Gion is a district of Kyoto, Japan, originally developed in the Middle Ages, in front of Yasaka Shrine. The district was built to accommodate the needs of travelers and visitors to the shrine. It eventually evolved to become one of the most exclusive and well-known geisha districts in all of Japan.
The geisha in the Gion district (and Kyoto generally) do not refer to themselves as geisha; instead, Gion geisha use the local term geiko. While the term geisha means "artist" or "person of the arts", the more direct term geiko means essentially "a child of the arts" or "a woman of art".
This neighborhood in Kyoto has two hanamachi (geiko communities): Gion Kobu and Gion Higashi, which split many years ago; Kobu is larger, occupying most of the district, while Higashi is smaller and occupies the northeast corner, centered around its rehearsal hall. Despite the considerable decline in the number of geisha in Gion in the last one hundred years, it is still famous for the preservation of forms of traditional architecture and entertainment.
Part of this district has been declared a national historical preservation district. Recently, the City of Kyoto completed a project to restore the streets of Gion, which included such plans as moving all overhead utilities underground as part of the ongoing effort to preserve the original beauty of Gion.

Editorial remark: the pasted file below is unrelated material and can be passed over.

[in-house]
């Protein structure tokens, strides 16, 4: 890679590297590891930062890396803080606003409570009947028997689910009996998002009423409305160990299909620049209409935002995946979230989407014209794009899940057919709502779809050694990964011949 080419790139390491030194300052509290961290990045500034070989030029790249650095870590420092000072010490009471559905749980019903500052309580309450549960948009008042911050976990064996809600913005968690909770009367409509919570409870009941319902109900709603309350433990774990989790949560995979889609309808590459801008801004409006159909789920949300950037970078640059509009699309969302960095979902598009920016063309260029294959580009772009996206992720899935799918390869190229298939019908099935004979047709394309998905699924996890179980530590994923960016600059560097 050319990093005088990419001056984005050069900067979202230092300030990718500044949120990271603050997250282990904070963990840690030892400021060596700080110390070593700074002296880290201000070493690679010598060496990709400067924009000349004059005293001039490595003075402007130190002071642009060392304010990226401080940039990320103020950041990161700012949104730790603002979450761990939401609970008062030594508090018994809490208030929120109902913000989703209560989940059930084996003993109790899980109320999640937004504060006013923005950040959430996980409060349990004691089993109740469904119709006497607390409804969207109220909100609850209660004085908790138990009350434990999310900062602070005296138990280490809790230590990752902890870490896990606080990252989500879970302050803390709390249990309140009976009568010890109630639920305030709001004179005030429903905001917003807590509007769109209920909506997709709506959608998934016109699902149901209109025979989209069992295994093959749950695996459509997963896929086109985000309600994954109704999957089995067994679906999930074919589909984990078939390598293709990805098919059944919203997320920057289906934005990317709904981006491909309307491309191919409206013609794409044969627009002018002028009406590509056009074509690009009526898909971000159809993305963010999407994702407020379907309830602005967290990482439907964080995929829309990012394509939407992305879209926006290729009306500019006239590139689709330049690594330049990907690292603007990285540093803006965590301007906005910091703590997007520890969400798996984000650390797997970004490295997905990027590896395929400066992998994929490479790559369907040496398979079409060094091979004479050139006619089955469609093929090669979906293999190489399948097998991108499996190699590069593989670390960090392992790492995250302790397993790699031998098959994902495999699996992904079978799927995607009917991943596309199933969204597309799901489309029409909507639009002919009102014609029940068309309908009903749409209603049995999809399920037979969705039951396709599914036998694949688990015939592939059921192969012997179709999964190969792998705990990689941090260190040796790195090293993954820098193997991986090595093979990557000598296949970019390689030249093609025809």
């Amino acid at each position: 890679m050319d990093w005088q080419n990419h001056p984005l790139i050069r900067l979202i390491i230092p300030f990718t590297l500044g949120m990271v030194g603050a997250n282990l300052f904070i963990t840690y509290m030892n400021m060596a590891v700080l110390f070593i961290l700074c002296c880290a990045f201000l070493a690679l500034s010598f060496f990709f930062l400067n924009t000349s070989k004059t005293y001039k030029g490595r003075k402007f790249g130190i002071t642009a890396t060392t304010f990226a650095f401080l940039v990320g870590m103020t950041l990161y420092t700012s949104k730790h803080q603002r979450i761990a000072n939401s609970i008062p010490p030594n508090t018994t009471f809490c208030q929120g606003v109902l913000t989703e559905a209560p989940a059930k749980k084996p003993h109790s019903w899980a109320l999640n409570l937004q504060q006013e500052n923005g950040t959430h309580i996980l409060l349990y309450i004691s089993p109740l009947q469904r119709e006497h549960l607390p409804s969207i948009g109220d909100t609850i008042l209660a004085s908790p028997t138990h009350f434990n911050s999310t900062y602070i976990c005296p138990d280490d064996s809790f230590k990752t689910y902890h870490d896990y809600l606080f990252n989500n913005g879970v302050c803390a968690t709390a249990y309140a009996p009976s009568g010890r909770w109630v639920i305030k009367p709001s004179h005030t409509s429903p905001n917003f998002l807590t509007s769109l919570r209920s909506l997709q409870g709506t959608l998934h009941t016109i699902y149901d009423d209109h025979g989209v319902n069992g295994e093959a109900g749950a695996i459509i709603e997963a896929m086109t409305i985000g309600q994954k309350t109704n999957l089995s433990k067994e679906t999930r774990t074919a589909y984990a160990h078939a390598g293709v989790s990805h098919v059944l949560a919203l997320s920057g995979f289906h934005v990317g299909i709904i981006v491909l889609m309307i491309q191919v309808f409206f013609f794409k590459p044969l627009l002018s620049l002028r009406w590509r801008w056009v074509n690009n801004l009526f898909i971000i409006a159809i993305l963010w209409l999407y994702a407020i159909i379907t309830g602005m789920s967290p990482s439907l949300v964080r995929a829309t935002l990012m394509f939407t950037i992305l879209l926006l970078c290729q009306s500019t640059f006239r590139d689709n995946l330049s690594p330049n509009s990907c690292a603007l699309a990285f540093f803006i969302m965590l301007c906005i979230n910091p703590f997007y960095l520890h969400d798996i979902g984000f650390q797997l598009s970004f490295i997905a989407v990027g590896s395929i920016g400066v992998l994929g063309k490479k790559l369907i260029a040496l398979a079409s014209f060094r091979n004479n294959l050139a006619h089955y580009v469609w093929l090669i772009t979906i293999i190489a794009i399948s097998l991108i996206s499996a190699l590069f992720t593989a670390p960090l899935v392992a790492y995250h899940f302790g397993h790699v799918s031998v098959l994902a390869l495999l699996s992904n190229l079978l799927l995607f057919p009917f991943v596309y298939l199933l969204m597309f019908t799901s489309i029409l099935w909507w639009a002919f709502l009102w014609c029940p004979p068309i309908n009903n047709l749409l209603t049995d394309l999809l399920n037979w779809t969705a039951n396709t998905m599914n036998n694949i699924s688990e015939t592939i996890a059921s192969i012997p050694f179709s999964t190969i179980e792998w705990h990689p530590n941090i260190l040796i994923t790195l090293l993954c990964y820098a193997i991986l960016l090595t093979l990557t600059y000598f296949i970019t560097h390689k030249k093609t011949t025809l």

Gion remains dotted with old-style Japanese houses called machiya, which roughly translated means "townhouse", some of which are ochaya or "tea houses". These are traditional establishments where the patrons of Gion°™from the samurai of old to modern-day businessmen°™have been entertained by geiko in an exclusive manner for centuries.
There are also many modern entertainment establishments in Gion - restaurants of all types, bars, clubs, pachinko, off-track betting, and a very large number of tourist-oriented establishments, particularly along Shijo Street; the region is both a major tourist hub, and a popular nightlife spot for locals. Streets vary dramatically in character, and quiet traditional streets abut modern ones. Among the traditional streets, Hanami Lane and environs is a major preserved street. It ranges from Shijo Street at the north end, anchored by the famous Ichiriki Chaya, and running south to the major temple of Kennin-ji.